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Executive Compensation and Company Performance

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You may have read about executive pay ratios, which compare CEO compensation to that of the company’s median employee. Disclosure of these pay ratios made headlines recently when an SEC rule mandated by the Dodd-Frank Act took effect. While there are a variety of views on the significance of pay ratios, Parnassus believes that executive compensation as a whole is an important topic for investors to consider. Here’s what we think about it.

Understanding Compensation Structures

In addition to salary, executive compensation includes both short-term and long-term incentive components. Short-term incentive plans (STIPs) provide compensation for performance relative to annual metrics that are often related to income growth and operational performance. Long-term incentive plans (LTIPs) are generally designed to reward progress toward strategic goals over a longer period, typically three to five years. Some common measures used in LTIPs include total shareholder return (TSR) as well as earnings and returns measures.

Putting the Company First

While companies in different industries have different comp structures, in all cases the compensation plan should incentivize behaviors that drive the business forward, protect shareholder value and avoid undue risk taking. Generally speaking, Parnassus prefers packages that put more weight on objective performance measures than on discretionary goals. However, it makes sense to include some targets that involve qualitative judgment, such as progress in building an effective senior management team or improvements to corporate culture. We also think goals on diversity, labor and human rights, environmental impacts, community relations, predatory lending and other ESG issues should be addressed in compensation structures.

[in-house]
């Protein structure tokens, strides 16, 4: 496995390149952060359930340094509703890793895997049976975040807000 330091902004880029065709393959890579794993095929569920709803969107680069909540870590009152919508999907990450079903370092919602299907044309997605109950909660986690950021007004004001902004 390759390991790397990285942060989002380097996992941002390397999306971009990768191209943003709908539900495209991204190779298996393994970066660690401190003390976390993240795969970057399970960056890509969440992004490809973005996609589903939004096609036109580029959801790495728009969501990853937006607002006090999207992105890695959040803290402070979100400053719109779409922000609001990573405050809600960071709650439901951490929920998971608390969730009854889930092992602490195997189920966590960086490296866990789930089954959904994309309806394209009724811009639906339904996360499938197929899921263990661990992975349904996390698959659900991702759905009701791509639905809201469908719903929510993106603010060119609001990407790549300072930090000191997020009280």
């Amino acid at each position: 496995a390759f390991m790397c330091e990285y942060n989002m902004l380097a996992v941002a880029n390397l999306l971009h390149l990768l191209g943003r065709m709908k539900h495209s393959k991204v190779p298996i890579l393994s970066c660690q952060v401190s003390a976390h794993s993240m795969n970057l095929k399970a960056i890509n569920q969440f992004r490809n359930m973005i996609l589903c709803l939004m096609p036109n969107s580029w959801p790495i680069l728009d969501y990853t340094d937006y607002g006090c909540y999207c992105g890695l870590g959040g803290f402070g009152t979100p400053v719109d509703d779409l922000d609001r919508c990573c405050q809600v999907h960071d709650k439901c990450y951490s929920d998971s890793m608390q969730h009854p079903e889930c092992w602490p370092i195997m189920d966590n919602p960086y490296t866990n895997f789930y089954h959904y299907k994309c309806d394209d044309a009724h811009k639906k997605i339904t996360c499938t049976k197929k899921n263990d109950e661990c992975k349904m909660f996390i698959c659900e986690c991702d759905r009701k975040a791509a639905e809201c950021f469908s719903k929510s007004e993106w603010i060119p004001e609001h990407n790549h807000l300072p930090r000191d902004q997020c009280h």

Analyzing the Incentives

When evaluating executive compensation, Parnassus considers whether the incentive structure is encouraging the CEO to take excessive risks or put their personal interests ahead of what’s best for the company. This is key information because the actions of the CEO can greatly impact the direction of a company.

We question compensation plans that frequently change metrics for the sole purpose of ensuring that an executive meets their targets or that are structured to pay CEOs for results that are not related to tangible progress for the company and its shareholders. For example, TSR is a commonly used metric that rewards growth in the overall stock market that may not be correlated with the financial health of the company.

Fostering Sustainable Growth

All company stakeholders benefit when compensation plans guide management to make the best decisions for the future growth of the business. While pay ratios alone offer limited insight into the quality of a company’s executive compensation plan, their disclosure may draw attention to this important issue.



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